Bangkok Post asks: Who’s popping the popcorn?
During the crack down on the Red Shirts a few years back, a great many Red Shirts and other, were killed, in execution style, by sniper bullets to the head. Many people observed the situation as there were literally, 100s of picture and video of the Thai Army sniper team at work. Those many pictures and video shows the shooter with the sniper rifle in position, and a point man, in position near the shooter, directing the sniper towards the target. They worked as a team, and their activity highly coordinated, and many people remember these sniper team in action well.
The other day, when the Lak Sri clash took place, many sniper teams arrived, to help Fascist Suthep protesters, against the Red Shirts. They were mostly hidden in mask, and the sniper rifles were covered up, so the sniper gun type can not be identified. Suthep since then said that the popcorn shooter are his movement’s protector, and will call them in for a cerebration. Fascist Suthep also warned the Red Shirts movement of the popcorn shooters.
To most neutral people, who observed the pictures that floated on the social network, comparing the Thai army sniper team in action, during the Red Shirts crack-down a few years back, and the sniper teams in action, during the Lak Sri violent confrontation, many are struck, by how similar the snipers team, of the two events, were highly similar.
The following is from the Bangkok Post: (Source)
Who’s popping the popcorn?
Who the unidentified forces are protecting the anti-government protesters of late is anyone’s guess. Some groups, including the protesters themselves, believe the armed forces are secretly providing protection for the People’s Democratic Reform Committee (PDRC). The theory holds that these so-called “popcorn warriors” are soldiers safeguarding protesters from “foreign forces” or “men in black” who clashed with soldiers during the 2010 violence and may have come back again to target the protesters.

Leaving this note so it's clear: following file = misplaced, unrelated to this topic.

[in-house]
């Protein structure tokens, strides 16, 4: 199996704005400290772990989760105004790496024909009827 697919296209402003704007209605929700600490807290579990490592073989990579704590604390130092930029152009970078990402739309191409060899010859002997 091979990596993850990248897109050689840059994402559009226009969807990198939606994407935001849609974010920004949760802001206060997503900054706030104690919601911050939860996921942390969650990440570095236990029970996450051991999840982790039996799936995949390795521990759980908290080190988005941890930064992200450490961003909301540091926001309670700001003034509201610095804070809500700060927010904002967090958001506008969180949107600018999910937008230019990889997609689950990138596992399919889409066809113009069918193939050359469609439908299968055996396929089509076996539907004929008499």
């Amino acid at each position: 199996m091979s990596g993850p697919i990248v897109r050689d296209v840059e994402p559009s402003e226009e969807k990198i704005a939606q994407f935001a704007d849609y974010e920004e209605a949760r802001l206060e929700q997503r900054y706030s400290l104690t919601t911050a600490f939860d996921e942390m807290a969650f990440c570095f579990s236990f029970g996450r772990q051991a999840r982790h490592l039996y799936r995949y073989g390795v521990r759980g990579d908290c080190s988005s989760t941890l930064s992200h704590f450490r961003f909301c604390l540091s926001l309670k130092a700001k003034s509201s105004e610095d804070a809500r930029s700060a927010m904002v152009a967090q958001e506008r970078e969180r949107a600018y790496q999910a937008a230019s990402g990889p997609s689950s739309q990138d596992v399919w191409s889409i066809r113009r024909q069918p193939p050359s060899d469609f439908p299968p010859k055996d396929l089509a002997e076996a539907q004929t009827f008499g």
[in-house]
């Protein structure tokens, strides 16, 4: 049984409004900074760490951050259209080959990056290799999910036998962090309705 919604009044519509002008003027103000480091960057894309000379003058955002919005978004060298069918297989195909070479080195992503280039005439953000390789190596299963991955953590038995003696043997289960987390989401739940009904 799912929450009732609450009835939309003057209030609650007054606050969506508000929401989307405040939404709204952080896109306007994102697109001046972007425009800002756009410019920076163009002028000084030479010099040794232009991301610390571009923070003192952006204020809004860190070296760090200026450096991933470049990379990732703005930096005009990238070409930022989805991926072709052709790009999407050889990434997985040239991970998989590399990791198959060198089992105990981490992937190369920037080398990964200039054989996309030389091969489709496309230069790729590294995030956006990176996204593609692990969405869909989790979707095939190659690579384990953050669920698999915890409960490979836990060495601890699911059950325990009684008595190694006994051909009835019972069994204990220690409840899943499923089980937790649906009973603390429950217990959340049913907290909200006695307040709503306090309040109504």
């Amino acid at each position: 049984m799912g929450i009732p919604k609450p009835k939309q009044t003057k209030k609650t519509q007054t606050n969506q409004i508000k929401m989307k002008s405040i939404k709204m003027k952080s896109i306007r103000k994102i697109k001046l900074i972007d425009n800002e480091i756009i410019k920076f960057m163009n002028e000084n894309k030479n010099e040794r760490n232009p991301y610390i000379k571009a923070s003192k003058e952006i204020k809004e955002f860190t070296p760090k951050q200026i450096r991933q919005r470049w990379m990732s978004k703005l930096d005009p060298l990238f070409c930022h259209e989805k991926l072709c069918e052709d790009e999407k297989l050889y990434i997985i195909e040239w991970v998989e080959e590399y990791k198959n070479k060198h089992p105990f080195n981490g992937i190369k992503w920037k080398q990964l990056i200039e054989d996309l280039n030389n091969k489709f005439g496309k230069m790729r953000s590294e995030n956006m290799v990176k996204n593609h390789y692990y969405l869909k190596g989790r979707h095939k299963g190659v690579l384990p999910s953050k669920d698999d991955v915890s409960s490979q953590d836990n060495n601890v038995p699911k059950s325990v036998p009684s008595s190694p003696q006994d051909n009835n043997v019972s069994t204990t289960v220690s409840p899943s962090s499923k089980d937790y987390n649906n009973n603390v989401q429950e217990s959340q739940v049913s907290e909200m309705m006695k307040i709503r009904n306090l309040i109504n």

But if the popcorn warriors are soldiers, the question remains as to whether they are offering protection of their own volition or have been ordered to do so by their superiors. PDRC leader Suthep Thaugsuban insists the unidentified forces are not PDRC security guards.
Unidentified gunmen first stepped into the frame on Nov 30 last year when they reportedly exchanged gunfire with red-shirt attackers during clashes at Ramkhamhaeng University.
The name “popcorn warriors” began to be bandied about, particularly on social media, after clashes at Laksi intersection on the eve of the Feb 2 election, when unknown gunmen appeared out of nowhere to protect the protesters. The term evolved after a hooded man was photographed firing a gun concealed in a cornseed bag at red-shirt supporters.
The “popcorn warriors” were thought to have returned on Tuesday when riot police launched an operation to disperse protesters at Phan Fa Bridge on Ratchadamnoen Avenue. This time, there may have been several of the unidentified gunmen.
Their presence turned the tide of the battle against the police, who became targets themselves. Subsequently the police were forced to stop their dispersal operation and retreat. Four protesters and a policeman were killed during the clash and 71 people were injured, many seriously. Four to five unidentified men also released PDRC co-leader Somkiat Pongpaibul from police captivity at the protest dispersal scene as he was being held in a police wagon near Phan Fa Bridge. Their exploits have drawn praise and admiration from the protesters. Meanwhile, some members of the red-shirts and the government also believe the unidentified gunmen are soldiers.